Hematology and Immunology
Equine bone marrow: A quantitative analysis of erythroid maturation
Article first published online: 26 JAN 2005
Copyright © 1985 Wiley-Liss, Inc.
The Anatomical Record
Volume 213, Issue 2, pages 202–206, October 1985
How to Cite
Tablin, F. and Weiss, L. (1985), Equine bone marrow: A quantitative analysis of erythroid maturation. Anat. Rec., 213: 202–206. doi: 10.1002/ar.1092130212
- Issue published online: 26 JAN 2005
- Article first published online: 26 JAN 2005
- Manuscript Accepted: 23 MAY 1985
- Manuscript Received: 18 DEC 1984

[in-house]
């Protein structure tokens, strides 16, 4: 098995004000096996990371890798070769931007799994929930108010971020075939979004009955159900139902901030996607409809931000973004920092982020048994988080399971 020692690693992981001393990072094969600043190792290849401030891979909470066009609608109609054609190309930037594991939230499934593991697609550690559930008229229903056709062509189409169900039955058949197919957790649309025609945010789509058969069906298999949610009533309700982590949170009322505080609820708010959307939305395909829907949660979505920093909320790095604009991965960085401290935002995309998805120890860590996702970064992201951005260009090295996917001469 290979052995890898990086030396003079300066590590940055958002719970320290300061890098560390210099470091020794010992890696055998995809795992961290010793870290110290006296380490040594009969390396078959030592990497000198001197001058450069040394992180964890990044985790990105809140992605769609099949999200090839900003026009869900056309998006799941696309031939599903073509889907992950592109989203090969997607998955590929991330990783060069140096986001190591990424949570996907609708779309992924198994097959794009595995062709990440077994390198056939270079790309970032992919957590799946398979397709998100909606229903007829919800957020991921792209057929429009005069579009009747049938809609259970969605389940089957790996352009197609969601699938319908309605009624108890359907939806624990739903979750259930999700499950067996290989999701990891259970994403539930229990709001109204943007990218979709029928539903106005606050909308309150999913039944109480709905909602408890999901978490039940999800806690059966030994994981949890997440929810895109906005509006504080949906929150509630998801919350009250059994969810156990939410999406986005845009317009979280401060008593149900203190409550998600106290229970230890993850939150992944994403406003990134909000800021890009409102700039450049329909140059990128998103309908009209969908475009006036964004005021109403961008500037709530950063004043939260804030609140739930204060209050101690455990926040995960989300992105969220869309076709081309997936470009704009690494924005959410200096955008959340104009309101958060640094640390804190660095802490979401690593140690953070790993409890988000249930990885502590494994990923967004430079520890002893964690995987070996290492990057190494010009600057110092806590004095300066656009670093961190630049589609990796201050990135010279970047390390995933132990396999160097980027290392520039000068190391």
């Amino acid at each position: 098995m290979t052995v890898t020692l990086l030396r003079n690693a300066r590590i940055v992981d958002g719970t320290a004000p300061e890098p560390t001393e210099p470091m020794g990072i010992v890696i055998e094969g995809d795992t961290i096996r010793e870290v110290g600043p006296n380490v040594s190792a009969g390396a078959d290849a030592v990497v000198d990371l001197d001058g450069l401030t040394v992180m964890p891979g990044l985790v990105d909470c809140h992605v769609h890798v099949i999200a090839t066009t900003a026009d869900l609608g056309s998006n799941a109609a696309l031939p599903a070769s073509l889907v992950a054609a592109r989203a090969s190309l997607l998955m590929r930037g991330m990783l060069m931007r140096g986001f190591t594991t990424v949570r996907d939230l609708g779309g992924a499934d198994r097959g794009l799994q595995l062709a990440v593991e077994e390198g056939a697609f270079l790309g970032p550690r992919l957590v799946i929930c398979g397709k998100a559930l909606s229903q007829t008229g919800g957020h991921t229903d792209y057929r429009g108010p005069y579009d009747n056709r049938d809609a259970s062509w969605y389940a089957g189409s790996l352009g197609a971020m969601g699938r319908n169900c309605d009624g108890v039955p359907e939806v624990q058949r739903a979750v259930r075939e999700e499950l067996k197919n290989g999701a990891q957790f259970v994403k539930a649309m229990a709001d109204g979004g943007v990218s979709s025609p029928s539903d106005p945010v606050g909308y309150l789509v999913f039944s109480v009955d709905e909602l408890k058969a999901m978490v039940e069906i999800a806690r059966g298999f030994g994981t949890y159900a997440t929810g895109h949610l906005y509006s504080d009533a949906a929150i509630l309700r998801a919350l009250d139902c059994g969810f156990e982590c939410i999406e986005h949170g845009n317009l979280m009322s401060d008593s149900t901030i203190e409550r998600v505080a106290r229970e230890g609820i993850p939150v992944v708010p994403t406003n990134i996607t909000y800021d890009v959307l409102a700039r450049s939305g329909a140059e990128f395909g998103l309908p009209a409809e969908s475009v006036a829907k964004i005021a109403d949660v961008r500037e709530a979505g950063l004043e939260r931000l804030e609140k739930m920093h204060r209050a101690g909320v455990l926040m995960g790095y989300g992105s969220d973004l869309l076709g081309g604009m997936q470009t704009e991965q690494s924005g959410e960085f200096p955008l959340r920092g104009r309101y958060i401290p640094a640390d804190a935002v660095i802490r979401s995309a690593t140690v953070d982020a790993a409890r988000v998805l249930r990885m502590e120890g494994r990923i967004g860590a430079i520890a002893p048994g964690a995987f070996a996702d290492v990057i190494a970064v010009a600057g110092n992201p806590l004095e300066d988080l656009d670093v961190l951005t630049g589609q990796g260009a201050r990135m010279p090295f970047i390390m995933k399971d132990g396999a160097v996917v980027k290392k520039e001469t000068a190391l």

The equine bone marrow responds to blood loss by increased erythropoiesis, only releasing reticulocytes into the peripheral circulation in severe chronic anemia. We have used morphometric analysis based on electron microscopy of the equine marrow to examine the maturation and release of reticulocytes. Developing red cells in the bone marrows of normal and chronically anemic horses were divided into four stages: early, intermediate, late-stage erythroblasts, and reticulocytes. Morphometric analysis of each stage included volume density of mitochondria per μm3 of cytoplasm, surface area of the outer mitochondrial membrane per unit volume of mitochondria, and the number of ribosomes per unit volume of cytoplasm (total, clustered, single). Matched t tests between normal and anemic animals showed significant differences (P ⩽.001) for volume density of mitochondria and numbers of ribosomes only at the reticulocyte stage. The large reticulocyte produced and released in chronic anemia may be best explained by a skipped mitotic division.